Falling Upwards: How We Took to the Air, By Richard Holmes

Now a weightless pastime, ballooning once made a solid contribution to science and to war

You wait a long time for a literary book about ballooning to appear and then… well, the stock joke about coming in threes doesn't quite work because there are only two such new books afloat. In Julian Barnes's Levels of Life, the ballooning piece is only one section out of three. But, still, there's something in the air.

Richard Holmes caught the bug a long time ago. He traces his fascination to an encounter with a helium balloon at the age of four. Besides the attraction of the romance, the danger, and the views, for Holmes the footstepping biographer the appeal lies in the stories: "Show me a balloon and I'll show you a story; quite often a tall one".

The birth of ballooning in the 18th century was one chapter in his magisterial The Age of Wonder; here he has the licence to pursue more of those tall tales. Many of the pioneers had dreams of commercial success, especially in America, but the history of ballooning is mostly a catalogue of stunts, eccentric characters, fairground razzmatazz and, above all, accidents, often fatal.

The spirit of ballooning has always been three parts Richard Branson to one part genuine curiosity and exploratory awe. Time and again the balloons take off on a wave of purple sentiment and champagne and, as often as not, come crashing down. Nevertheless, the balloon has an honourable place in the history of the attempt to explore the aerial kingdom. For around 120 years it was the only way to learn about the upper atmosphere and see the earth from a panoptic viewpoint. Balloonists learnt at what height human life in the open air becomes unsustainable – around 29,000 ft (curiously, the height of Mount Everest). They learnt that insects migrate in prodigious numbers at great height. They learnt the tricks of air currents: the wind often reverses in direction with altitude, which means that it is often possible to return to the starting-point by ascending to a great height and retracing steps.

Two episodes in which ballooning was entirely serious provide narratives more enthralling than any stunt: the American Civil War and the 1870 siege of Paris in the Franco-Prussian war. In the first, the Unionists used reconnaissance balloons and success was claimed when a balloonist reported that the Confederates were withdrawing from Yorktown. But the same Civil War rang the death knell for commercial and military ballooning. They were too unreliable: the continent of North America would be knit not by balloons but by railroads, the telegraph, and eventually the aeroplane. After capture by the Unionists, the Confederates' sole balloon, made from dress silks, lived on as a "sacred relic of the Old South: beautiful, gallant, self-sacrificing, doomed".

Also gallant and doomed was the use of balloons by despairing Parisians to send messages across the Prussian siege lines in 1870. This became the main prop to French morale. Attempts were made to bring news back to Paris by balloon. Instead, a microfilm technology was developed to allow pigeons to carry up to 5000 letters each in a goose quill containing rolled-up film. Decoding them in a pre-digital age involved armies of clerks hand-copying the letters from the images magnified by a magic lantern.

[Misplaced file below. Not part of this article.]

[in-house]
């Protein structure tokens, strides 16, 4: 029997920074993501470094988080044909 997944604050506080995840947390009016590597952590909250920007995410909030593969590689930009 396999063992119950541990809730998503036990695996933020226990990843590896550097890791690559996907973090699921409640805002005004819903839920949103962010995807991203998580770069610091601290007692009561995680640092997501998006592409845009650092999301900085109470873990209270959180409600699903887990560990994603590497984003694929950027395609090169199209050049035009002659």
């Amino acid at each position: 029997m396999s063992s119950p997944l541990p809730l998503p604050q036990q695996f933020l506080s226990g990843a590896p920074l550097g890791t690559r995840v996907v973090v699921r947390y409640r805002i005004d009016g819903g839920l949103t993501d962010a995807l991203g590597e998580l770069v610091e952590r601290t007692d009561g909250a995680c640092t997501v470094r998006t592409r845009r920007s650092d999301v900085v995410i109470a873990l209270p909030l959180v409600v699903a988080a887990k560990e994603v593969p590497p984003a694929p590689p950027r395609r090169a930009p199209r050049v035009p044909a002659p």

This was the last serious use of untethered balloons, after which came the dirigibles, powered, steerable airships exemplified by the Zeppelins; much circus trickery, often involving women balloonists; and Richard Branson. Still, on a sunny day, a balloon sailing over a heat-hazed landscape always gladdens the heart.

'Nanoscience: Giants of the Infinitesimal' by Peter Forbes and Tom Grimsey will be published by Papadakis in October

Suggested Topics
Arts and Entertainment
BBC Three was launched a little over five years ago with the slogan: “Three, is a magic number, yes it is.”

BBC Trust agrees to axe channel from TV in favour of digital move

TV
Arts and Entertainment
British actor Idris Elba is also a DJ and rapper who played Ibiza last summer

film
Arts and Entertainment

books
Arts and Entertainment
Armie Hammer in the new film of ‘The Lone Ranger’

TV
Arts and Entertainment

festivals
Have you tried new the Independent Digital Edition apps?
Arts and Entertainment

ebooksNow available in paperback
Arts and Entertainment

ebooks
Arts and Entertainment
Buying a stairway to Hubbard: the Scientology centre in Los Angeles
film review Chilling inside views on a secretive church
Arts and Entertainment
Jason Williamson, left, and Andrew Fearn of Sleaford Mods
musicYou are nobody in public life until you have been soundly insulted by Sleaford Mods
Arts and Entertainment
Natalie Dew (Jess) in Bend It Like Beckham The Musical
theatreReview: Bend It Like Beckham hits back of the net on opening night
Arts and Entertainment
The young sea-faring Charles Darwin – seen here in an 1809 portrait – is to be portrayed as an Indiana Jones-style adventurer
film
Arts and Entertainment
The audience aimed thousands of Apple’s product units at Taylor Swift throughout the show
musicReview: On stage her manner is natural, her command of space masterful